UK's web super-snoop powers could be extended to councils
'We don't know what we don't know yet'
What is it that cops want that they don't have today?
Earlier in the joint committee hearing, the HMRC and top cops from the Metropolitan Police Authority, the Child Exploitation and Online Protection Centre, the Association of Chief Police Officers and the Serious Organised Crime Agency gave evidence to MPs and peers in Westminster.
But when the Met's assistant commissioner Cressida Dick was quizzed earlier this week about which communications data was specifically withheld – senior spooks had described it as a "25 per cent shortfall" when it comes to current criminal investigations – she failed to provide a detailed answer.
"I'm not technically qualified and I am never myself an applicant," she said. "I can't say what data is missing."
However, when pressed on the matter, Dick added that she didn't want to publicly reveal that information because it could fall into the hands of criminals.
She further admitted that some communication service providers (CSPs) - a spurious category of online players that includes, for example, Google and Facebook - had withheld data requested by the police.
SOCA's director general Trevor Pearce told the committee that his agency had "averted 240 potential threats in the last 12 months" due to access requests to communications data being granted.
But he warned: "There are opportunities lost or not available."
Meanwhile, ACPO's assistant chief constable Gary Boatridge rejected the claims that the extension of surveillance requested within May's bill would lead to police "looking for a needle in a field of haystacks".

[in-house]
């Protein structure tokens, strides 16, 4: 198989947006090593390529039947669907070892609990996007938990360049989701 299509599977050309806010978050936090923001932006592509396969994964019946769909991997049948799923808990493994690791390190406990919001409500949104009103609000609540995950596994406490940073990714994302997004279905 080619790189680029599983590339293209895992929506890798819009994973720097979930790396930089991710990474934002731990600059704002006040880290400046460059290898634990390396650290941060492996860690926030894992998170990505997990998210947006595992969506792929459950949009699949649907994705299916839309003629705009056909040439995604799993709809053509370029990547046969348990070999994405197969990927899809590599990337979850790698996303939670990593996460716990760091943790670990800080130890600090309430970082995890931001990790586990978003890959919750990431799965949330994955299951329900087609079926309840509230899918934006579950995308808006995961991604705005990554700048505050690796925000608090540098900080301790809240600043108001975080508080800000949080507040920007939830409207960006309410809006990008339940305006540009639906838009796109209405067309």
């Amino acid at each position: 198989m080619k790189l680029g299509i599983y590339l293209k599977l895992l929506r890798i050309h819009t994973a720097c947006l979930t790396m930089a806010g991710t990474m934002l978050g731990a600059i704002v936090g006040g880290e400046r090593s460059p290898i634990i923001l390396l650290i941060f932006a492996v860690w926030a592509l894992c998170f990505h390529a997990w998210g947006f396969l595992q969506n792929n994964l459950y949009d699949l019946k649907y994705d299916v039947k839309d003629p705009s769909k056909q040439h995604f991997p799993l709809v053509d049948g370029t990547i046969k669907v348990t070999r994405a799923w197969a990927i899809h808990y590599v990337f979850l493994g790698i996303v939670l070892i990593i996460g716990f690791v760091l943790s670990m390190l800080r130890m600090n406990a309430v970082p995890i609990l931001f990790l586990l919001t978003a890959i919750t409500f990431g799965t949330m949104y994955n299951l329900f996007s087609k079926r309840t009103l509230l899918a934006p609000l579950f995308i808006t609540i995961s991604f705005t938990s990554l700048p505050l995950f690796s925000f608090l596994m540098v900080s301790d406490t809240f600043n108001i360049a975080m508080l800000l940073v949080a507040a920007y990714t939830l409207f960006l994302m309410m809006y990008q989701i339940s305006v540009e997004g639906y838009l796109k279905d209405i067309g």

He said: "I wouldn't agree with that... these matters are very carefully considered."
CEOP's chief exec Peter Davies agreed, saying such an accusation "suggests speculative requests," a claim he said "goes against all my experience".
Later on during the session, Dick said that Scotland Yard took "any breach of data very seriously". She added "regretfully" there had been incidents where her officers had violated the Met's national computer database.
She insisted, however, that any access to comms data under May's proposed legislation would have much stronger protection and be more heavily controlled.
When asked about what currently happens to police staff who attempt to access comms data without putting in a formal request, the panel agreed that it would be tough for those individuals to get past the security checks in place.
Dick said it was "like different legs of a chair looking at each other".
And, it turns out, very little disciplinary action has been taken against staff abusing those powers, which according to HMRC's director of criminal investigation Donald Toon "reflects the fact that it is very tightly controlled" rather than demonstrating any incompetence among cops spying on other cops to prevent breaches. ®